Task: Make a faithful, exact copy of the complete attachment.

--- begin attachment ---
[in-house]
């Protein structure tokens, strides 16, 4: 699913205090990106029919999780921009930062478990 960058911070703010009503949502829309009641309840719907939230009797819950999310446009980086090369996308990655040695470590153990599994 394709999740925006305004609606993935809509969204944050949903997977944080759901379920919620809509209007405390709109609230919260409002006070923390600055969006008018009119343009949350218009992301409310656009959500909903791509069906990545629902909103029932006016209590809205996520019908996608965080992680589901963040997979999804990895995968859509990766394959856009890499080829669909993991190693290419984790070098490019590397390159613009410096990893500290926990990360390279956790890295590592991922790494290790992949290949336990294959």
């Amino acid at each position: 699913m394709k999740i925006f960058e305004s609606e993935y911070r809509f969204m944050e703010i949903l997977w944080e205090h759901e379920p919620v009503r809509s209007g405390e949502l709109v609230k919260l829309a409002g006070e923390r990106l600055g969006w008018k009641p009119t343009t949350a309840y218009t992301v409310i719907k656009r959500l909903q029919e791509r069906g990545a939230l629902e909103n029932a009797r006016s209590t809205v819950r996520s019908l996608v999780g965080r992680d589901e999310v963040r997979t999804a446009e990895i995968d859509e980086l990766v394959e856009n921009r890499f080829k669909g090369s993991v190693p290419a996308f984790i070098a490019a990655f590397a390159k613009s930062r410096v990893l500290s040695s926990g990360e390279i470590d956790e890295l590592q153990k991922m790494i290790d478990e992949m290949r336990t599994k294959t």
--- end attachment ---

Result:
[in-house]
């Protein structure tokens, strides 16, 4: 699913205090990106029919999780921009930062478990 960058911070703010009503949502829309009641309840719907939230009797819950999310446009980086090369996308990655040695470590153990599994 394709999740925006305004609606993935809509969204944050949903997977944080759901379920919620809509209007405390709109609230919260409002006070923390600055969006008018009119343009949350218009992301409310656009959500909903791509069906990545629902909103029932006016209590809205996520019908996608965080992680589901963040997979999804990895995968859509990766394959856009890499080829669909993991190693290419984790070098490019590397390159613009410096990893500290926990990360390279956790890295590592991922790494290790992949290949336990294959």
């Amino acid at each position: 699913m394709k999740i925006f960058e305004s609606e993935y911070r809509f969204m944050e703010i949903l997977w944080e205090h759901e379920p919620v009503r809509s209007g405390e949502l709109v609230k919260l829309a409002g006070e923390r990106l600055g969006w008018k009641p009119t343009t949350a309840y218009t992301v409310i719907k656009r959500l909903q029919e791509r069906g990545a939230l629902e909103n029932a009797r006016s209590t809205v819950r996520s019908l996608v999780g965080r992680d589901e999310v963040r997979t999804a446009e990895i995968d859509e980086l990766v394959e856009n921009r890499f080829k669909g090369s993991v190693p290419a996308f984790i070098a490019a990655f590397a390159k613009s930062r410096v990893l500290s040695s926990g990360e390279i470590d956790e890295l590592q153990k991922m790494i290790d478990e992949m290949r336990t599994k294959t």